Diary of a New Food Truck Owner, Part 5: Flat Tires and Freon Lines

Diary of a New Food Truck Owner is an ongoing series where we talk with Meg Hilgartner, co-owner (with Siri Skelton) of a fledgling San Francisco mobile soft-serve ice cream business called Twirl and Dip. In this installment, Meg and Siri learn why a Freon line is a scary thing to mess with and why thieves will target their ice cream truck.

We bought the truck in Las Vegas and we had to get it home. We weren't about to drive it. The truck gets seven miles to the gallon. There's no passenger's seat. And it was having mechanical problems, so there was no way we were going to risk driving it through the fricking desert. The guy we bought the truck from hooked us up with another guy who was willing to drive it out to San Francisco on a flatbed truck for $700. He left on a Tuesday and he was supposed to be here on a Friday. But it turned out our truck was too heavy for his flatbed. He'd blown out three tires in the middle of the desert in Nevada and had to unhook the trailer and go all the way back to Vegas to get new tires.

By the time he finally got here, he was utterly beaten down.
And then the truck wouldn't start so we could drive it off the flatbed. Plus, the weight had made his wheel wells blow out. We ended up having to get it towed out of the flatbed. They had to lift it up and over the wheel wells, they were such a mess. It cost us $250—$700 to come all the way from Vegas and $250 for 50 yards.

We'd researched where we were going to park. We knew when we bought the truck that we needed to be able to work on it wherever it was. Also, that parking place had to be secure: a roof, walls. A lot of the machines on the truck already didn't have all their parts. Someone had stolen those parts and sold them for scrap. The inside of a truck is all stainless steel, which is about 70 cents a pound if you scrap it. There would be a lot of stuff that would be easy to take. So we couldn't just park it out on the edge of town.

We did a lot of research and settled on American Steel.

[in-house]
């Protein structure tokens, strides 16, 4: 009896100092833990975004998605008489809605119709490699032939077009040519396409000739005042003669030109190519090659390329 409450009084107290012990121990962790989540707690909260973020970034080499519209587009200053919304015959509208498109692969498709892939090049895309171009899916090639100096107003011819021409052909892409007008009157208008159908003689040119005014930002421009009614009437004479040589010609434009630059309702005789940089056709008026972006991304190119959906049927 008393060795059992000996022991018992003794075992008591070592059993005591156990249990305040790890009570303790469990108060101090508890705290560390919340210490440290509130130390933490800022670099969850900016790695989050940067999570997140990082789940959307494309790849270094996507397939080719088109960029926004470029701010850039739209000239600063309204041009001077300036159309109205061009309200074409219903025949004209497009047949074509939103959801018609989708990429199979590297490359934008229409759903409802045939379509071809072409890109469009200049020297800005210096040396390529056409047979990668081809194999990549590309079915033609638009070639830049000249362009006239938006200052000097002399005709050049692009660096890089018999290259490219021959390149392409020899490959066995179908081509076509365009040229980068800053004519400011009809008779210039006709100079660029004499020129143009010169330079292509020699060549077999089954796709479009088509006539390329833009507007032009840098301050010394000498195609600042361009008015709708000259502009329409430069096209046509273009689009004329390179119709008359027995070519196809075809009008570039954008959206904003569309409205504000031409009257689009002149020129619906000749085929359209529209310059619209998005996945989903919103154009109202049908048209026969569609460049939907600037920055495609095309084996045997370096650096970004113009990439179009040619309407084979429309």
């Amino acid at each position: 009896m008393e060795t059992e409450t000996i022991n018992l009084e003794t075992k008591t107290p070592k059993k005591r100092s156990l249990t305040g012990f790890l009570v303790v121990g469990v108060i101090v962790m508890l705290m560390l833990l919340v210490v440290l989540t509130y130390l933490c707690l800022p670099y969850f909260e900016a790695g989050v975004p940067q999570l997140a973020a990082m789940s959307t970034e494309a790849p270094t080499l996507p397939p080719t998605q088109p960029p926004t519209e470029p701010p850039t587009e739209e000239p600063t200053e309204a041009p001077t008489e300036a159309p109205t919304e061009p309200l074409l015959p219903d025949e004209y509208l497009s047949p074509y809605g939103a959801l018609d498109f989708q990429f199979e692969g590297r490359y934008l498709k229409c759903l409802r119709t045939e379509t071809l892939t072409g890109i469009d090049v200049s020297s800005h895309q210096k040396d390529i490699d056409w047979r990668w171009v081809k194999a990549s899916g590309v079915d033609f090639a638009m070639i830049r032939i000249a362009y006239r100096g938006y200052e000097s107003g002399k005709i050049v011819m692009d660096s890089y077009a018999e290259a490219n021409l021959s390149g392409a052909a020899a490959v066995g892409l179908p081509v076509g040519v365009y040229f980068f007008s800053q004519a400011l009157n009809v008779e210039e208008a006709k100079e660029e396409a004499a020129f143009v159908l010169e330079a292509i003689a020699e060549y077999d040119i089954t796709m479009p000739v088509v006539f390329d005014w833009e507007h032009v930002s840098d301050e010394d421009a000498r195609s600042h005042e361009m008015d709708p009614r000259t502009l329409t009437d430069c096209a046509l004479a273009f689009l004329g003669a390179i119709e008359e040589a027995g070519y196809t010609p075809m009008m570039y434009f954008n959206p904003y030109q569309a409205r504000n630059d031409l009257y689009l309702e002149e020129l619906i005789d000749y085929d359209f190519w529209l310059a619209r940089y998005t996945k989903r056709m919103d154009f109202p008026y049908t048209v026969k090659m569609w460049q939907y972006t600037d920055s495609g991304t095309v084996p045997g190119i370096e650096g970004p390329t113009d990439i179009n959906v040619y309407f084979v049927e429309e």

American Steel [a.k.a. Big Art Studios] is an art/work space in Oakland that used to be a steel factory of some sort. It's like a vast, vast warehouse; there are railroad tracks inside, and it's so big it takes up two city blocks. It had everything we needed: electricity, a place where we could securely leave our tools. It's cheap: $200 a month, plus a charge for electricity. It has interesting tenants, too. There's a lady who runs a worm farm.

American Steel also had Kurt.
Kurt is our mechanic. We found him by knocking on the door of American's Steel's office and saying, "Our truck is going to need some work. Do you guys know any mechanics?" And they said back, "Oh, boy, do we. You should talk to Kurt." So we did. Kurt lives at American Steel, and he's from Nevada, where he has a business fixing up and renting out motor homes. By an incredible stroke of luck we'd found a guy who's available to work at odd hours and knows all the systems we have in our truck: refrigeration, air conditioning, water. It's really complicated, and I don't know what we'd have to pay if we had to have separate mechanics for each of these things. I know nothing about cars and even less than nothing about trucks. Before we started on this, I knew how to put gas in my car, I knew how to put oil in my car, and once, under extreme duress, I changed a tire.

So began the fixing up of the truck. Siri and I were still working our regular jobs; I work with a caterer and she works at a restaurant. We'd work during the day and go to the truck whenever we could, mostly at night. The first thing we wanted to do was get all the stickers and paintings off the truck. There was a giant hideous painting of an ice cream cone in sunglasses on one side, and "Mister Swirly" painted on the front, plus layer upon layer upon layer of stickers, which we got off by heating them up with hair dryers and scraping them off with razor blades. We scrubbed the paint off with acetone and steel wool. With both of us working, it took almost two days.

The most challenging job so far was taking out the slushie machine. It had to go to make room for our soft-serve machines. But when we tried to yank it out, we quickly realized it was attached to the wall of the truck. We ran and got Kurt, and he said, "That's a hard Freon line." Freon is what makes your refrigerator and air conditioners cold. It's a gas, and it's toxic to your lungs, so you don't want to pull a hard Freon line out of the wall. Kurt told us we had to get a refrigeration guy out there to evacuate the Freon before we could get the machine out. Soft-serve machines don't use Freon, so all this is a complete surprise to me. The cost of hiring this guy to deal with the Freon, and some other things the refrigeration guy needed to do, ended up being $1,200. I kept going to the bank and taking out all these huge sums of money: $900. $1,200. Every day! I am single-handedly boosting the economy of Oakland.